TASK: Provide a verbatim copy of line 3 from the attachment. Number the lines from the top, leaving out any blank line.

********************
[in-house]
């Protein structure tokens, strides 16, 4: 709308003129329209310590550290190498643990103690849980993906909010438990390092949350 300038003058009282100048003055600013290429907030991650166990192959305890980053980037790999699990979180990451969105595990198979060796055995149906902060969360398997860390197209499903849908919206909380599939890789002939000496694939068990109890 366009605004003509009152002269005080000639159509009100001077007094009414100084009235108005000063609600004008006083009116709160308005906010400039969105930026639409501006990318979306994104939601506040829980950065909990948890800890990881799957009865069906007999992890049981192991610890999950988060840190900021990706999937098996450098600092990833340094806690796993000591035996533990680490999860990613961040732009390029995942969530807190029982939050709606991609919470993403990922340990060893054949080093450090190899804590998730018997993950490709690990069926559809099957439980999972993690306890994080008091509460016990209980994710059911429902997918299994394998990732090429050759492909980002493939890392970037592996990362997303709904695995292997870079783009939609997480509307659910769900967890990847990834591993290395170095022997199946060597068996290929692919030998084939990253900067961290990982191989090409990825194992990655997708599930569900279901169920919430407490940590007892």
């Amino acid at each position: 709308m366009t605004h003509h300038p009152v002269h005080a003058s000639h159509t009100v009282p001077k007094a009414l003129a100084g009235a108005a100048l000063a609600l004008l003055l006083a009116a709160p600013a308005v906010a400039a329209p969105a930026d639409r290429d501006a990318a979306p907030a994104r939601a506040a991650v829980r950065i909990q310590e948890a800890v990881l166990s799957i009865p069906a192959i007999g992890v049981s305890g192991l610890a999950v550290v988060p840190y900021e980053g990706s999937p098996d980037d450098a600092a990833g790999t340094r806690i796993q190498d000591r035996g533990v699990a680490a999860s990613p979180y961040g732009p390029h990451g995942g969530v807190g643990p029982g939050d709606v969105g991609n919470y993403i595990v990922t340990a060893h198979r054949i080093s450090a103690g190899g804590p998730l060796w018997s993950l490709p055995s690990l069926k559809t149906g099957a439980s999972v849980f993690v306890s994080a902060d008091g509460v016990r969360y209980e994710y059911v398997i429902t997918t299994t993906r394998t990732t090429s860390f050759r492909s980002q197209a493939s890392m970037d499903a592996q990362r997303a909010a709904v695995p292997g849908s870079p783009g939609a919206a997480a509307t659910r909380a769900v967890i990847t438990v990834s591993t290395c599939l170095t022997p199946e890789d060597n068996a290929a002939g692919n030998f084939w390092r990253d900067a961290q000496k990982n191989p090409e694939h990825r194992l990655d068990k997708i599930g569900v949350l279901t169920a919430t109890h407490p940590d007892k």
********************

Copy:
């Amino acid at each position: 709308m366009t605004h003509h300038p009152v002269h005080a003058s000639h159509t009100v009282p001077k007094a009414l003129a100084g009235a108005a100048l000063a609600l004008l003055l006083a009116a709160p600013a308005v906010a400039a329209p969105a930026d639409r290429d501006a990318a979306p907030a994104r939601a506040a991650v829980r950065i909990q310590e948890a800890v990881l166990s799957i009865p069906a192959i007999g992890v049981s305890g192991l610890a999950v550290v988060p840190y900021e980053g990706s999937p098996d980037d450098a600092a990833g790999t340094r806690i796993q190498d000591r035996g533990v699990a680490a999860s990613p979180y961040g732009p390029h990451g995942g969530v807190g643990p029982g939050d709606v969105g991609n919470y993403i595990v990922t340990a060893h198979r054949i080093s450090a103690g190899g804590p998730l060796w018997s993950l490709p055995s690990l069926k559809t149906g099957a439980s999972v849980f993690v306890s994080a902060d008091g509460v016990r969360y209980e994710y059911v398997i429902t997918t299994t993906r394998t990732t090429s860390f050759r492909s980002q197209a493939s890392m970037d499903a592996q990362r997303a909010a709904v695995p292997g849908s870079p783009g939609a919206a997480a509307t659910r909380a769900v967890i990847t438990v990834s591993t290395c599939l170095t022997p199946e890789d060597n068996a290929a002939g692919n030998f084939w390092r990253d900067a961290q000496k990982n191989p090409e694939h990825r194992l990655d068990k997708i599930g569900v949350l279901t169920a919430t109890h407490p940590d007892k």